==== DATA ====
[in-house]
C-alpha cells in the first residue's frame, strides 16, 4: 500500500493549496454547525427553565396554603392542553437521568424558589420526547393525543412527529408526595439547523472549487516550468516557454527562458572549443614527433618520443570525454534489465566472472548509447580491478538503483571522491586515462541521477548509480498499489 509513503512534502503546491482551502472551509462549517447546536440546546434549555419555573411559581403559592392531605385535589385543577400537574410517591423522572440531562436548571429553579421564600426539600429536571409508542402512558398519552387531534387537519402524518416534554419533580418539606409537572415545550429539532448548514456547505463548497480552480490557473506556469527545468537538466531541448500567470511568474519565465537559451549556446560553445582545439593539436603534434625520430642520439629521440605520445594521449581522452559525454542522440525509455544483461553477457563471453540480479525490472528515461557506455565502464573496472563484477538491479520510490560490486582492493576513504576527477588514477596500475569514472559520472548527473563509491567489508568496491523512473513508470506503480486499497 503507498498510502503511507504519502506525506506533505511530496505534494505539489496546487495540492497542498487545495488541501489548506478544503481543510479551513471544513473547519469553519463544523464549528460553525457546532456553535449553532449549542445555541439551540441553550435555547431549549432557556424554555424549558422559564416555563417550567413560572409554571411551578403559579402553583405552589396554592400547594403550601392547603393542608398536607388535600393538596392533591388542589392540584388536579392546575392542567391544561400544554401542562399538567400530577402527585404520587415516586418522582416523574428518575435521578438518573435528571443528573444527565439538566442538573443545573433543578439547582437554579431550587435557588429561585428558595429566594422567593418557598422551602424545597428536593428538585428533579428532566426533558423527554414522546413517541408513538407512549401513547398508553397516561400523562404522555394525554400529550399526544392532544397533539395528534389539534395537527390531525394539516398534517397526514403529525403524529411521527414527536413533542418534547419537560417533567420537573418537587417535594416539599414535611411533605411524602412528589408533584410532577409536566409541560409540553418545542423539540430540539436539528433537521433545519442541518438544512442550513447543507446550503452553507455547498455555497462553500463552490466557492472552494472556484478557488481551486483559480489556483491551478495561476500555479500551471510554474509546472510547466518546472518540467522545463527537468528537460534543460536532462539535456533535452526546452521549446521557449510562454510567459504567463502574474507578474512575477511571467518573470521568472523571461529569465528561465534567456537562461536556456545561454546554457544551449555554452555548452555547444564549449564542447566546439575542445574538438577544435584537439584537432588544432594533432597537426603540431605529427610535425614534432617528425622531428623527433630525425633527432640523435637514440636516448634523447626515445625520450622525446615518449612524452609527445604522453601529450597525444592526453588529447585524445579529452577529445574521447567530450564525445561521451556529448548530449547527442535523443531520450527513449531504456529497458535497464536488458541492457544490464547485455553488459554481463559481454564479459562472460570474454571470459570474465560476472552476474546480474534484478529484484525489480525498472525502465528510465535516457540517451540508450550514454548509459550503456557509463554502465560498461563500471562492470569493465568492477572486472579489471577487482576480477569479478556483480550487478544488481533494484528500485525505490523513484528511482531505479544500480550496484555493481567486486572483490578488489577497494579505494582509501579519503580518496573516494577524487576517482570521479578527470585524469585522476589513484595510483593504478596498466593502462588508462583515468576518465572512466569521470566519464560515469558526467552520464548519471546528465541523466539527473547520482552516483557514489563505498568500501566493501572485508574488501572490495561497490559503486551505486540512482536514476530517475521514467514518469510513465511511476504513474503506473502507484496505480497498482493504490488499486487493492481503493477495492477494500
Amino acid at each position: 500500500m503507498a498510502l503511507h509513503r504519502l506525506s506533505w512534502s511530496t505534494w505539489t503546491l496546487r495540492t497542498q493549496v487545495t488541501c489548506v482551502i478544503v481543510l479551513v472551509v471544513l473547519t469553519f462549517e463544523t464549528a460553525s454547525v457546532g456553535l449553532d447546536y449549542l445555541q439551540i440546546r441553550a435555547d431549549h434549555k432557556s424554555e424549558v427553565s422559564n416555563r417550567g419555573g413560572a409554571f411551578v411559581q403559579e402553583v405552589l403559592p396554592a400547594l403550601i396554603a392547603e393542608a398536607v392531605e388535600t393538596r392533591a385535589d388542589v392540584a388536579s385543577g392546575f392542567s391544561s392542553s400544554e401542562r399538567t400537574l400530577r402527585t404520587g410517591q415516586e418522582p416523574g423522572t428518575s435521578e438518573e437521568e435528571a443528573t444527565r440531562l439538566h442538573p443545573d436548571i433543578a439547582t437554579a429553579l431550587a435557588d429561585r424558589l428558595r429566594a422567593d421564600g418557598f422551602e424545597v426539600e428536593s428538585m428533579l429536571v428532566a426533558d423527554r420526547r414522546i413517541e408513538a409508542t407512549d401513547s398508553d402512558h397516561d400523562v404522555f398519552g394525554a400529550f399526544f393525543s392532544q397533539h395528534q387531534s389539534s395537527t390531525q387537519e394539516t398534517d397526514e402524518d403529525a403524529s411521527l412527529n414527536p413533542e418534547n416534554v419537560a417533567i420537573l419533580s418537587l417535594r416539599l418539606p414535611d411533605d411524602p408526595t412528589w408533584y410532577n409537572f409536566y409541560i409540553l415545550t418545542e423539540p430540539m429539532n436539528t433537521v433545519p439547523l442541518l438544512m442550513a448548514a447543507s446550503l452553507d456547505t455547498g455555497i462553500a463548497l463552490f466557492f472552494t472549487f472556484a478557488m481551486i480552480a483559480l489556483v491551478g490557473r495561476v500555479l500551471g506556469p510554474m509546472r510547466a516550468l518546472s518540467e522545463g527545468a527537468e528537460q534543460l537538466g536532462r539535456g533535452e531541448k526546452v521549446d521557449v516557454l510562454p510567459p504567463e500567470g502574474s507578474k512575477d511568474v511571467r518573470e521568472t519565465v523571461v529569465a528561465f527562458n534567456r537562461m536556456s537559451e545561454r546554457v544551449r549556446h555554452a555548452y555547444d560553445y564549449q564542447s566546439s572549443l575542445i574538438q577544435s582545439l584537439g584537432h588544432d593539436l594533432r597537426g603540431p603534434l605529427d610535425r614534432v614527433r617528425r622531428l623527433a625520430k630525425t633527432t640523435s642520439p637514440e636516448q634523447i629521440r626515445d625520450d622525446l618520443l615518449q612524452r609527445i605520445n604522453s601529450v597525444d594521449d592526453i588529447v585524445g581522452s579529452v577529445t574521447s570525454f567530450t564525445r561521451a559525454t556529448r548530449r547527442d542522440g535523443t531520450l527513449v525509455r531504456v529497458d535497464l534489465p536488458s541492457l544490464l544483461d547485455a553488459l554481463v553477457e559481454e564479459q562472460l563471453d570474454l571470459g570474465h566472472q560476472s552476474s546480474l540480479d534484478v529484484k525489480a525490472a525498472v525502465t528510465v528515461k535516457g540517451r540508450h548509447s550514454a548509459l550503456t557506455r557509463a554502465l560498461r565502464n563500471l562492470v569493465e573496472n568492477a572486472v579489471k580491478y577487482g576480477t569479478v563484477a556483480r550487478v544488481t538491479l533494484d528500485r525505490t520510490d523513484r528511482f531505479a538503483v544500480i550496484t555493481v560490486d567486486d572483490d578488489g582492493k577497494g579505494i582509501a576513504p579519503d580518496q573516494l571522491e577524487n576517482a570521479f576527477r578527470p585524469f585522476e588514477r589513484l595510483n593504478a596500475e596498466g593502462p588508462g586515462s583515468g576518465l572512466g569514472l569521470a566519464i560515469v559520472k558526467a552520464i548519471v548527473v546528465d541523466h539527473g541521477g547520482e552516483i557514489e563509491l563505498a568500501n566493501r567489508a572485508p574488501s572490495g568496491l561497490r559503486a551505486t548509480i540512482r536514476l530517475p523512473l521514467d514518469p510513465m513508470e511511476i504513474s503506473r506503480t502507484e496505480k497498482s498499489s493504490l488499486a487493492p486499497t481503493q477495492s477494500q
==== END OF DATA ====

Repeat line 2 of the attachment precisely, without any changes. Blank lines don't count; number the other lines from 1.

C-alpha cells in the first residue's frame, strides 16, 4: 500500500493549496454547525427553565396554603392542553437521568424558589420526547393525543412527529408526595439547523472549487516550468516557454527562458572549443614527433618520443570525454534489465566472472548509447580491478538503483571522491586515462541521477548509480498499489 509513503512534502503546491482551502472551509462549517447546536440546546434549555419555573411559581403559592392531605385535589385543577400537574410517591423522572440531562436548571429553579421564600426539600429536571409508542402512558398519552387531534387537519402524518416534554419533580418539606409537572415545550429539532448548514456547505463548497480552480490557473506556469527545468537538466531541448500567470511568474519565465537559451549556446560553445582545439593539436603534434625520430642520439629521440605520445594521449581522452559525454542522440525509455544483461553477457563471453540480479525490472528515461557506455565502464573496472563484477538491479520510490560490486582492493576513504576527477588514477596500475569514472559520472548527473563509491567489508568496491523512473513508470506503480486499497 503507498498510502503511507504519502506525506506533505511530496505534494505539489496546487495540492497542498487545495488541501489548506478544503481543510479551513471544513473547519469553519463544523464549528460553525457546532456553535449553532449549542445555541439551540441553550435555547431549549432557556424554555424549558422559564416555563417550567413560572409554571411551578403559579402553583405552589396554592400547594403550601392547603393542608398536607388535600393538596392533591388542589392540584388536579392546575392542567391544561400544554401542562399538567400530577402527585404520587415516586418522582416523574428518575435521578438518573435528571443528573444527565439538566442538573443545573433543578439547582437554579431550587435557588429561585428558595429566594422567593418557598422551602424545597428536593428538585428533579428532566426533558423527554414522546413517541408513538407512549401513547398508553397516561400523562404522555394525554400529550399526544392532544397533539395528534389539534395537527390531525394539516398534517397526514403529525403524529411521527414527536413533542418534547419537560417533567420537573418537587417535594416539599414535611411533605411524602412528589408533584410532577409536566409541560409540553418545542423539540430540539436539528433537521433545519442541518438544512442550513447543507446550503452553507455547498455555497462553500463552490466557492472552494472556484478557488481551486483559480489556483491551478495561476500555479500551471510554474509546472510547466518546472518540467522545463527537468528537460534543460536532462539535456533535452526546452521549446521557449510562454510567459504567463502574474507578474512575477511571467518573470521568472523571461529569465528561465534567456537562461536556456545561454546554457544551449555554452555548452555547444564549449564542447566546439575542445574538438577544435584537439584537432588544432594533432597537426603540431605529427610535425614534432617528425622531428623527433630525425633527432640523435637514440636516448634523447626515445625520450622525446615518449612524452609527445604522453601529450597525444592526453588529447585524445579529452577529445574521447567530450564525445561521451556529448548530449547527442535523443531520450527513449531504456529497458535497464536488458541492457544490464547485455553488459554481463559481454564479459562472460570474454571470459570474465560476472552476474546480474534484478529484484525489480525498472525502465528510465535516457540517451540508450550514454548509459550503456557509463554502465560498461563500471562492470569493465568492477572486472579489471577487482576480477569479478556483480550487478544488481533494484528500485525505490523513484528511482531505479544500480550496484555493481567486486572483490578488489577497494579505494582509501579519503580518496573516494577524487576517482570521479578527470585524469585522476589513484595510483593504478596498466593502462588508462583515468576518465572512466569521470566519464560515469558526467552520464548519471546528465541523466539527473547520482552516483557514489563505498568500501566493501572485508574488501572490495561497490559503486551505486540512482536514476530517475521514467514518469510513465511511476504513474503506473502507484496505480497498482493504490488499486487493492481503493477495492477494500